Earlier this year, I attended a dinner that highlighted the wines of Bordeaux. But these wines weren't the ones I expected to see; the serious and spendy reds I think of when I hear "Bordeaux." Instead, they were affordable and approachable, the kind I'd want to serve for the holidays — or just drink on any given Tuesday night.
Curious to find out more, we invited Mary Gorman-McAdams, an advisor to the Bordeaux Wine Council (and former wine writer for Kitchn), and Patrick Cappiello, the wine director at New York's Rebelle and Pearl & Ash, to come to our offices. We tried a bunch of wines, got a bit geeky about grapes, and learned a lot about the region.
The top tip I took away, though, was one I didn't expect — and it has to do with understanding the wine label.
It turns out it's really difficult to determine anything about a bottle of Bordeaux just by looking at it. Here's what not to pay attention to — and what really matters — when buying Bordeaux.
Don't judge a Bordeaux by its chateau.
For starters, nearly every wine comes from chateau something-or-other and has a sketch of a chateau on its label. This, the pros say, means basically nothing: A chateaux could be, in real life, a garage (which is not to say that wine coming out of a garage is bad!). But the word chateau — and the rendering on the label — doesn't reveal anything about what's in the bottle.
Don't be afraid to buy cheap Bordeaux.
You also shouldn't be swayed by price — and when we say price, we mean low prices, not high prices. According to Mary, only three percent of wines are the expensive, haute couture-type that you probably associate with Bordeaux. The remaining 97 percent is quite affordable. In fact, nearly every wine we drank was under $20, and many retailed for less than $15. The point is, there are really, really good wines from Bordeaux that won't break the bank.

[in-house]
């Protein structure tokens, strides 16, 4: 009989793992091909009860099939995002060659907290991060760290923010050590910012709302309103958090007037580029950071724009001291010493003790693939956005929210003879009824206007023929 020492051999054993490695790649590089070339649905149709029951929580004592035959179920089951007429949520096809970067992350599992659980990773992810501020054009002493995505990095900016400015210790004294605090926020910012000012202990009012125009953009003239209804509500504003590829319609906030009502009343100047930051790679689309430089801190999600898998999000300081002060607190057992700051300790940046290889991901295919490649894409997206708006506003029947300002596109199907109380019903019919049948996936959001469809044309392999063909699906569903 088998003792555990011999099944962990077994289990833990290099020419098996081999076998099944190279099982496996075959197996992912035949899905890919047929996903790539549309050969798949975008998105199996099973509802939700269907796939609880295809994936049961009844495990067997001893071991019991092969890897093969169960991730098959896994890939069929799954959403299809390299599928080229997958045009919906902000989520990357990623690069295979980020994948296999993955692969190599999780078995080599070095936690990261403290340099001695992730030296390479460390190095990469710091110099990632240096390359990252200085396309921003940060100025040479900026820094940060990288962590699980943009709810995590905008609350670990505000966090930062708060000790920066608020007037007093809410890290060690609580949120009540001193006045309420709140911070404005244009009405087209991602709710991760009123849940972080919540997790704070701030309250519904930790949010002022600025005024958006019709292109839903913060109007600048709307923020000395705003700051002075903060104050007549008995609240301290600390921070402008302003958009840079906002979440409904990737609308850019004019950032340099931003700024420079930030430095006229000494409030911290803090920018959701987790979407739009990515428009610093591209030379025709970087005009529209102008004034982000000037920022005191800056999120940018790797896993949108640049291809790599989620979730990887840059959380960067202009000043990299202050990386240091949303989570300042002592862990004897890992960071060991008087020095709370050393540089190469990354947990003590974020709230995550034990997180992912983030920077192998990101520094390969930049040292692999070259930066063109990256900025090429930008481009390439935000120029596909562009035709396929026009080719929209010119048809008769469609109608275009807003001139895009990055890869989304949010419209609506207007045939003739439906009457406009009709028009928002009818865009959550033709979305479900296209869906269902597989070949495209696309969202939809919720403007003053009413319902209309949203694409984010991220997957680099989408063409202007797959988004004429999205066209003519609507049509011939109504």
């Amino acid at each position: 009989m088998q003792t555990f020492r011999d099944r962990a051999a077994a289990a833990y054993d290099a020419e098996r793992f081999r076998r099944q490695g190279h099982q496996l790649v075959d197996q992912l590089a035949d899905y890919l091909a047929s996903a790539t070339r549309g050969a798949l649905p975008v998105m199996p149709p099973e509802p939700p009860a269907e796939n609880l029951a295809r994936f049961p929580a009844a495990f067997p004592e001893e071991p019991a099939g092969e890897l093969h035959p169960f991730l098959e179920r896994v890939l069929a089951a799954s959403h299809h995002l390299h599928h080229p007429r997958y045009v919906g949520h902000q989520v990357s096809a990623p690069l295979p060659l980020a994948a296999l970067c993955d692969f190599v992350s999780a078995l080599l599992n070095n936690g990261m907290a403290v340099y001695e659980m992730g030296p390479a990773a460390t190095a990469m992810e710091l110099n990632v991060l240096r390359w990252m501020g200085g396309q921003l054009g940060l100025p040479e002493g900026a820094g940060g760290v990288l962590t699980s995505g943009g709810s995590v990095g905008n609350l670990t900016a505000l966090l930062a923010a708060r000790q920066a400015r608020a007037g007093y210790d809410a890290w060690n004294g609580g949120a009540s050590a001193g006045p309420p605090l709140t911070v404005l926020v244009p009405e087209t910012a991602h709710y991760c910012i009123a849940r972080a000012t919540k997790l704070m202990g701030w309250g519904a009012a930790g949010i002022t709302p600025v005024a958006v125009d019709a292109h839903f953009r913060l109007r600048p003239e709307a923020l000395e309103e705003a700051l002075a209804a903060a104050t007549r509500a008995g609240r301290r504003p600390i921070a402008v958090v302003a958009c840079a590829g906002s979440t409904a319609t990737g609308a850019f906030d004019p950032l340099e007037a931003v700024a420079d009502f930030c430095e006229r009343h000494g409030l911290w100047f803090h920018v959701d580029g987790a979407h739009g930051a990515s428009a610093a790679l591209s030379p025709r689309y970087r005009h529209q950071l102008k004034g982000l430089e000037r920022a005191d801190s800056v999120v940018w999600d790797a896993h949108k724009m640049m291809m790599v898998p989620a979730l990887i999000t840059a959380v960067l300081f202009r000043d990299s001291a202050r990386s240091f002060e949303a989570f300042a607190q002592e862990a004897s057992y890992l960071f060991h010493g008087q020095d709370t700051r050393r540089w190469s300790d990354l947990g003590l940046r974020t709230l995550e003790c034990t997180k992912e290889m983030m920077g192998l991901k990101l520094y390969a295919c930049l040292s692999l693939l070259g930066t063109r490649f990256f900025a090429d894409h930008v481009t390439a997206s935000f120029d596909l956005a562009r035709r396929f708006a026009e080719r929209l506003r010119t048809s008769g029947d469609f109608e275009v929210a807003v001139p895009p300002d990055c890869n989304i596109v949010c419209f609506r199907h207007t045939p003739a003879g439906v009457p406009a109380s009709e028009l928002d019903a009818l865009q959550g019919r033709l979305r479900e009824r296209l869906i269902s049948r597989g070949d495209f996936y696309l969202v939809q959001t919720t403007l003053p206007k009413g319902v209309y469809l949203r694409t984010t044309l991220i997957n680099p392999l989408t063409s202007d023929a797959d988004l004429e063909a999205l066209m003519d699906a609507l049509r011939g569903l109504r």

Don't worry about vintage.
This is one tip that really surprised me, but Mary and Patrick agreed: Unless you're going to cellar it, don't worry about vintage. That is largely thanks to better viticulture practices (although climate change has also contributed). Mary says that, while there might be slight differences from year to year — and hail at the wrong time can still be devastating — you don't really have that awful vintage anymore.
Do look at the importer.
If you're starting to think that buying Bordeaux is a little bit like Secret Santa — i.e., you never know what you might get — you're not wrong. The good news is that these wines are so cheap, with many great options in the $10 to $15 range, that you can afford to experiment.
When you do find one that you like, take a look at the importer and make a note. If you find another bottle you like and it's from the same importer, there's a good chance that importer is one whose wines you will like.
Do you have any additional tips for enjoying Bordeaux?